We’re into September! We don’t have seasons here in Singapore but September is always a special month for personal reasons.

Hope your week’s been good!

books on bookshelves

Read! Read! And read some more!

 

Why 35 to 50 Year Old Singaporeans Should Value Financial Peace More (Plus 6 Tips to Achieve More Financial Peace) (Investment Moats)

Fresh from the oven, Kyith over at Investment Moats has a piece that I think will resonate with many Singaporeans. It talks about how Singaporeans in their late 30s to 40s tend to find themselves in a precarious position if they get laid off in the private sector.

To be honest, it’s difficult for me to imagine the kind of uncertainty about job security that people in the private sector face. Job security in the public sector is such that I have colleagues who have stay with the organisation for 30-odd years. Those that choose to leave normally do so because greener pastures lie elsewhere.

With that sort of job security in the public sector, it’s very easy to plan for investments and the growth in net worth tends to be fairly predictable over time. Any of my colleagues that fail to retire wealthier than the average Singaporean must have either had some sort of huge burden due to medical costs or due to profligate spending*. Once again, this is the beauty of accounting for human capital in your investment plan.

 

Nose breathing in yoga may calm the mind by slowing brainwaves (NewScientist)

Full article hidden behind a paywall but first two paras provides the gist of it:

Take a deep breath. In some forms of yoga and meditation, people are supposed to breathe in slowly through their nose. Now we may know why it’s helpful: nerves inside the nose start firing in a similar slow rhythm, prompting parts of the brain to do the same.

And in a test, people who did yoga with slow nasal breathing seemed to enter a deeper meditative state than when they did so breathing at the same rate through their mouths.

No secret here but breathing through your nose supposedly has many other benefits. A book that’s been cited quite often on the supposed benefits of this is “The Oxygen Advantage” by Patrick McKeown. I haven’t read the book but I’ve been trying to consciously breathe in through my nose whenever I can.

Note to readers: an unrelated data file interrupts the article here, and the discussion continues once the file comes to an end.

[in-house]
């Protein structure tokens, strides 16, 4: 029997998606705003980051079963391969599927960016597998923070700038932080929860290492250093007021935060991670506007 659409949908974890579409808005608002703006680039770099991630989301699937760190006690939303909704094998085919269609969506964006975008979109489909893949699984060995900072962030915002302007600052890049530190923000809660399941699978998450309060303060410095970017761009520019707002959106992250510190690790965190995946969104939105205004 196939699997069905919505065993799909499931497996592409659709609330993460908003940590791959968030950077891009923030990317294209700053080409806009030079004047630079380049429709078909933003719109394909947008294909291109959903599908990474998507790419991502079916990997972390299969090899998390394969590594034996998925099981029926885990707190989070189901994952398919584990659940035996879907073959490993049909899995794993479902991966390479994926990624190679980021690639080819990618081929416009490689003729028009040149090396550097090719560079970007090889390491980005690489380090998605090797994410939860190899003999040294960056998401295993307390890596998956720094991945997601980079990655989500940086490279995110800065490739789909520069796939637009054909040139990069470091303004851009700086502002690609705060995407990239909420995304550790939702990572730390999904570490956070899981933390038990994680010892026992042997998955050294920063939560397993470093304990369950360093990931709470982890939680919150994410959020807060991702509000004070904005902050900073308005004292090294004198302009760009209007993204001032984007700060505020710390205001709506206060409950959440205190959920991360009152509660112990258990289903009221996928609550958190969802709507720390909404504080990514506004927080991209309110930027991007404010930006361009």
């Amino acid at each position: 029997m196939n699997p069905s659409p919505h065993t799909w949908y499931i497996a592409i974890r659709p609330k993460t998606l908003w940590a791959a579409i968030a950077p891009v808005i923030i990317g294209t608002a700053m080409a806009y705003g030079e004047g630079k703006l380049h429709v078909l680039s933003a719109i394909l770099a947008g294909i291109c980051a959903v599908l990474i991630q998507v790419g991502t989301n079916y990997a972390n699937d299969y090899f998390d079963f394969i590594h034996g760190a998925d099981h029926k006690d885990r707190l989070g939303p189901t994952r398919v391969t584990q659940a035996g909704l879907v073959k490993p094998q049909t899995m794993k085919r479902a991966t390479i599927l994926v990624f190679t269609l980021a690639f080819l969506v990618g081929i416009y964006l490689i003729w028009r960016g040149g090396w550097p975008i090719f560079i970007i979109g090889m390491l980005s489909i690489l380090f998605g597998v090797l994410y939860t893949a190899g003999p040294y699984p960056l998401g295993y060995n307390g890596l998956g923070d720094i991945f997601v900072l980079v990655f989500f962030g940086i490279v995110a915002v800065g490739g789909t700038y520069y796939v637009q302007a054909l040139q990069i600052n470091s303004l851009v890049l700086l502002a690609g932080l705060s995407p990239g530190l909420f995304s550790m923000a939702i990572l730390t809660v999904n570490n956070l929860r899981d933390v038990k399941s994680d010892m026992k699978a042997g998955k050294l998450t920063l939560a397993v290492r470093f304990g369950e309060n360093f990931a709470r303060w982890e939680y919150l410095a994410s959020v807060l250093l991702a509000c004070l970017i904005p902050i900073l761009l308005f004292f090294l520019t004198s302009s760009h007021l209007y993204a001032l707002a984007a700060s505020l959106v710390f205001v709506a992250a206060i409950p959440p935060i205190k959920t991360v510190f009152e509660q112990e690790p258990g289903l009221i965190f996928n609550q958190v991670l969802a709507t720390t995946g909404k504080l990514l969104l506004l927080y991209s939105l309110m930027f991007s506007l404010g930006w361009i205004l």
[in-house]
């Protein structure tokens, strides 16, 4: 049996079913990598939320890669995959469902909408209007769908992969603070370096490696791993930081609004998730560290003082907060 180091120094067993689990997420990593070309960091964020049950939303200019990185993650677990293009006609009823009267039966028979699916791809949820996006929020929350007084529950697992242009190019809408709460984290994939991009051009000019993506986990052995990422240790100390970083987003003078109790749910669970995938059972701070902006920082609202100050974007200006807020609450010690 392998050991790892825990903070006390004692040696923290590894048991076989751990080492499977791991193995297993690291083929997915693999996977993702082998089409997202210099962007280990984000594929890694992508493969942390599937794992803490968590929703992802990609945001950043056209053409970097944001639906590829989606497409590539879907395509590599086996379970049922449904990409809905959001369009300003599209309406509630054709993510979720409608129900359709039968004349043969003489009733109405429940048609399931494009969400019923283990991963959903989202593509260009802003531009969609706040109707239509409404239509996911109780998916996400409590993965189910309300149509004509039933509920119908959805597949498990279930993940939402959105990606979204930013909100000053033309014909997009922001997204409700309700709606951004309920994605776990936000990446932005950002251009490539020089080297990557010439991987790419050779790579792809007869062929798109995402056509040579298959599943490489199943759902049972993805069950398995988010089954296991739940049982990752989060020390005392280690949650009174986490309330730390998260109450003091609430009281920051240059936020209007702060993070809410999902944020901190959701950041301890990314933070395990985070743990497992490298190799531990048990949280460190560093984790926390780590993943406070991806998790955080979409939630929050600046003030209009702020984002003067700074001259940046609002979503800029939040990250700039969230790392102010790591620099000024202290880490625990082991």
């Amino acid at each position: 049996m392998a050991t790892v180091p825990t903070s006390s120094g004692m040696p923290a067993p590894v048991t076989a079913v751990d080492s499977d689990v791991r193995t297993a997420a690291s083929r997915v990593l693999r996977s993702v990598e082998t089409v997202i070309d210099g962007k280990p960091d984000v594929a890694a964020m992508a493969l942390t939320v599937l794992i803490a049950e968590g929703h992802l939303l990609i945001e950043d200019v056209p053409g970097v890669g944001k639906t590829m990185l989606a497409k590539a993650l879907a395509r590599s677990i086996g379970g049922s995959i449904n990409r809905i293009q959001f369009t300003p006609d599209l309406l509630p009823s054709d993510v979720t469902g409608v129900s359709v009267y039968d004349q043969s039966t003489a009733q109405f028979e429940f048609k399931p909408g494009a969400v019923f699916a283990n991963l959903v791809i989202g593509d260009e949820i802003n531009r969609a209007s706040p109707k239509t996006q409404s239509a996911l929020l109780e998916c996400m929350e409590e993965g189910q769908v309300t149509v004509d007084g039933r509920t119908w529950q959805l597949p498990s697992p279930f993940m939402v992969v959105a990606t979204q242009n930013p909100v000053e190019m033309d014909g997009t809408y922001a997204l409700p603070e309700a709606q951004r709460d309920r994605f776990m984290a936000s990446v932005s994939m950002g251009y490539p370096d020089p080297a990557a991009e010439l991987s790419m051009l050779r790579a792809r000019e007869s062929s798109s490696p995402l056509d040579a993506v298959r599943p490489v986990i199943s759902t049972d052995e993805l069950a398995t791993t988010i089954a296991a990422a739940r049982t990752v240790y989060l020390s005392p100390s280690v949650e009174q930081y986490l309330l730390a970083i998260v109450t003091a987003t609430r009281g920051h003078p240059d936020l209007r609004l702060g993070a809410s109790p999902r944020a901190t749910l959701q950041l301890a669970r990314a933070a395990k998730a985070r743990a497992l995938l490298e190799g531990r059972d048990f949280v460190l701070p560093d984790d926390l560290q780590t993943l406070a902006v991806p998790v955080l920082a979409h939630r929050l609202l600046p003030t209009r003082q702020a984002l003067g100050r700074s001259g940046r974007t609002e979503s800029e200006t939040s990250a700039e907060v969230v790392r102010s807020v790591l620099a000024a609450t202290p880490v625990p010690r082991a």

What’s Your Type? The Myers-Briggs Test and the Rise of the Personality Quiz (The Ringer)

A review of the book that looks at the history of the Myers-Briggs test and how the test is mostly useless in terms of determining one’s personality.

I found this interesting not because of the test itself but that the education system is paying lots of money to hire consultants that base their training on some version of this personality test.

If it’s all so bogus, then what the hell are we paying them good money for?

 

Show me the incentives and I will show you the outcome (The Reformed Broker)

Josh Brown has a post that builds on how perverse incentives leads to perverse outcomes. There’s an example buried in the post about how a financial advisor in the U.S. ‘churned’ a client’s account to generate commissions (presumably also under the pressure to meet the sales quota) but the post is mostly about how Mao led a country towards the largest man-made famine in modern history. I have “Mao’s Great Famine” on my reading list after I’m done with “Utopia for Realists”.

I have more to say about financial advisors here in Singapore but that’s something for another time.

 

Notes:

*Profligate spending doesn’t just mean buying bigger houses or cars than they can afford. It could also mean the unnecessary spending on things kids’ tuitions, enrichment classes and so on. IMHO, those things are really unnecessary.

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